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Leveraging Nigeria’s music superpower

Leveraging Nigeria’s music superpower
January 27
14:08 2022

International relations practitioners generally divide power, defined as the ability to influence the behaviour and action of others, into two types. There is hard power, which derives principally from the use of coercive forces, such as the use of military force and economic incentives or sanctions, to compel the desired behaviour of other state and non-state actors. Then there is soft power, which is non-coercive by nature, such as culture, values, sports and diplomacy, yet enable a country to achieve its desired outcome. In other words, while hard power is overt and commanding, soft power is benign and influence-based.

For Nigeria, hard power has not been of particular importance in recent decades. While it has often used its economic strength to achieve desired goals in the West African region, for instance by unilaterally closing borders with its neighbours, it is unable to deploy this beyond its immediate geopolitical confines. This is even more so for its military which has, for over a decade, been bogged down with battling internal insurgencies and terrorism.

Given the limitations of the country’s hard powers, Nigeria has historically relied on its soft powers to achieve its stated foreign policy goals. Chief amongst these is diplomacy, where it is able to leverage its demographic gifts and its avowed leadership amongst African countries. However, in the face of dwindling economic circumstances and internal strife, even the efficacy of its diplomatic soft power has been significantly eroded. Worse, due to the security challenges at home and the involvement of some of its citizens with global financial crimes (419, Yahoo-Yahoo, hard drugs smuggling etc), the image of the country has been battered ceaselessly. Compared to its heydays of the 1970s and early 1980s, Nigeria is far less regarded in the comity of nations.

But there is hope. Hope is a new and rising lever of power that Nigeria can and should be using to significantly rebuild its global image and acclaim. This lever is music, Nigerian music in general and Afrobeats in particular. The continuing rise and global acceptance of the Afrobeats genre provide Nigeria with a weapon that, properly leveraged, can significantly impact its foreign image.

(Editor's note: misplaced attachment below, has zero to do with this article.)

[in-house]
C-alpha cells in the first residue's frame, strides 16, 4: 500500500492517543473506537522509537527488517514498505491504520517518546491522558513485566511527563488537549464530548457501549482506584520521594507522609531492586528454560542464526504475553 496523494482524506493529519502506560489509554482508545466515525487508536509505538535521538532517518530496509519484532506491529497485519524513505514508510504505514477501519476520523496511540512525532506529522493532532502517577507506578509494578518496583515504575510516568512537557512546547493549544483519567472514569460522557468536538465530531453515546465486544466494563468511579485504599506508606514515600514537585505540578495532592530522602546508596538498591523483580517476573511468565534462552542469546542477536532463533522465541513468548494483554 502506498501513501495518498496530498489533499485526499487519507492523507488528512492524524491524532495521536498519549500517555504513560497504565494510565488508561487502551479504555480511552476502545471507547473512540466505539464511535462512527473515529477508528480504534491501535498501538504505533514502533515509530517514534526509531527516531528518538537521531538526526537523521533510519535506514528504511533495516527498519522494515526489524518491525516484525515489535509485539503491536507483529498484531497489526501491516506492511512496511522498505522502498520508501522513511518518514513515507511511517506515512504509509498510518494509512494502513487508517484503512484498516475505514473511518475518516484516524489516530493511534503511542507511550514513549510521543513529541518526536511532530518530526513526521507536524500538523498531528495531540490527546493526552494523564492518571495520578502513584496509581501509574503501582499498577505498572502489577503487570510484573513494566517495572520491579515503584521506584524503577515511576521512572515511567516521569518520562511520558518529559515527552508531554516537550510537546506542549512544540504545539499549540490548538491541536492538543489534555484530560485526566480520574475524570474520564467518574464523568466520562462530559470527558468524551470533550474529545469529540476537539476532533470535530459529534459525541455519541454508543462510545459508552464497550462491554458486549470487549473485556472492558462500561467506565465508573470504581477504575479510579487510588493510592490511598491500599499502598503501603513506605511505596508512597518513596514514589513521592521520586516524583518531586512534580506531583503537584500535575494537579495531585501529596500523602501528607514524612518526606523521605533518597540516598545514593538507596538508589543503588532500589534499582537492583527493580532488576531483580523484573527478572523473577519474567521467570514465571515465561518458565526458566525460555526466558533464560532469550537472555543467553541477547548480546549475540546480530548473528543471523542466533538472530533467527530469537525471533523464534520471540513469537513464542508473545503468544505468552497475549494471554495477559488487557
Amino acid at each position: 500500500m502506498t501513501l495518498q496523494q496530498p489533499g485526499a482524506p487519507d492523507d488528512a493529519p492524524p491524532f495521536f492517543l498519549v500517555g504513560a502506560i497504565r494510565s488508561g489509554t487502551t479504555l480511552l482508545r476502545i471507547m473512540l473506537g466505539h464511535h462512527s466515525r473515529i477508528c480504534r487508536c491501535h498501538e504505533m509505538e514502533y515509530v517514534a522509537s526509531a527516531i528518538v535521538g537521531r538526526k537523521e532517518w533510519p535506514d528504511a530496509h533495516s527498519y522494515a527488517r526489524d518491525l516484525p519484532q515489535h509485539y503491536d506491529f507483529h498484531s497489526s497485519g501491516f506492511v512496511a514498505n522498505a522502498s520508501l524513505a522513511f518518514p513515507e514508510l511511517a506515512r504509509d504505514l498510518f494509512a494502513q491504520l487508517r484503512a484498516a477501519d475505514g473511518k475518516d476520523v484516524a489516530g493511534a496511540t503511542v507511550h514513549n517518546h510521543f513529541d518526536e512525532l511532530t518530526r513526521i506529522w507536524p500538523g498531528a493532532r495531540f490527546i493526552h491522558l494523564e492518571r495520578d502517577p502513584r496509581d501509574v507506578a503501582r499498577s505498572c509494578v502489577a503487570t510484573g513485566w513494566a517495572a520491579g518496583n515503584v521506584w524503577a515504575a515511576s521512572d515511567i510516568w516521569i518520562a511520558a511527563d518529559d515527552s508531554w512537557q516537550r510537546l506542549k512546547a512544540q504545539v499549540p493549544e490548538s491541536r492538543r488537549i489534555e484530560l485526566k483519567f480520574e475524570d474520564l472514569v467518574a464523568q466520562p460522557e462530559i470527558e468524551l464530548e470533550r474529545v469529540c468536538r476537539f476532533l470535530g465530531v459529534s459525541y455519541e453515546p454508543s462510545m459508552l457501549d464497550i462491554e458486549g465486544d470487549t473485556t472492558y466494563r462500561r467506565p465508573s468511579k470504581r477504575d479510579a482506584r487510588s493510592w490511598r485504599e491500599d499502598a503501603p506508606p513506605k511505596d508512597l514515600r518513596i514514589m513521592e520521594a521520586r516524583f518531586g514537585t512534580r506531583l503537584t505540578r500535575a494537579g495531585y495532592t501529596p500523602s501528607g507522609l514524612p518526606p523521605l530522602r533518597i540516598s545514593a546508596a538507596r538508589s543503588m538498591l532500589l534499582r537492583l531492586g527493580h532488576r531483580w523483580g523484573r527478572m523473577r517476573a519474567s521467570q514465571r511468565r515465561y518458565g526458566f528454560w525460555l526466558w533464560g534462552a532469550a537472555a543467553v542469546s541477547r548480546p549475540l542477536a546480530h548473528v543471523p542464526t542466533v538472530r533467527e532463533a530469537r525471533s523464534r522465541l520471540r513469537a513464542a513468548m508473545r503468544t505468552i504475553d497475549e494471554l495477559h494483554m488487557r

To be sure, Nigeria has always been blessed with very talented musicians. Right from colonial times, musicians across the country have delighted audiences and helped to uphold historical cultures. Highlife music gave us stars like Osita Osadebey, Oliver de Coque, and Bobby Benson to mention a few. Juju music contributed its own quota with the exploits of Ebenezer Obey, Sunny Ade and Shina Peters. Fuji music gave us Ayinde Barrister, Ayinla Kollington and Ayinde Marshall. Some of them went on to achieve some semblance of global renown, chief amongst these being Fela Kuti. His dexterity in combining African and Western instrumentation with protest lyrics earned him worldwide fame. Despite their various and varying successes, there was never a time when it was possible to assert that Nigerian music has arrived and has taken over the global music scene as we are currently witnessing.

Today, American and European airwaves are filled with the music of young Nigerian superstars like Davido, Wizkid, and Burna Boy. Radio stations, TV stations, airport halls, sports stadia etc can hardly have enough of them. Only recently, Wizkid sold out three consecutive concert days at the 02 Arena in London, a fit that only truly global superstars can achieve. Indeed, watching young Nigerian musicians sell out iconic venues like Madison Square Garden, the Royal Albert Hall and the 02 Arena has been joyful. In the process, world-renowned stars like Beyonce, Drake, Justin Bieber, and Ed Sheeran have actively sought out collaborations with our Afrobeats stars. To cap it, the global awards have been streaming in. Once, Nigerians celebrated seeing their musicians get nominated for some obscure Grammy award category, winning major categories is now the expectation. In the last edition, Burna Boy and Wizkid won awards. Based on the current trajectory, they will not be the last.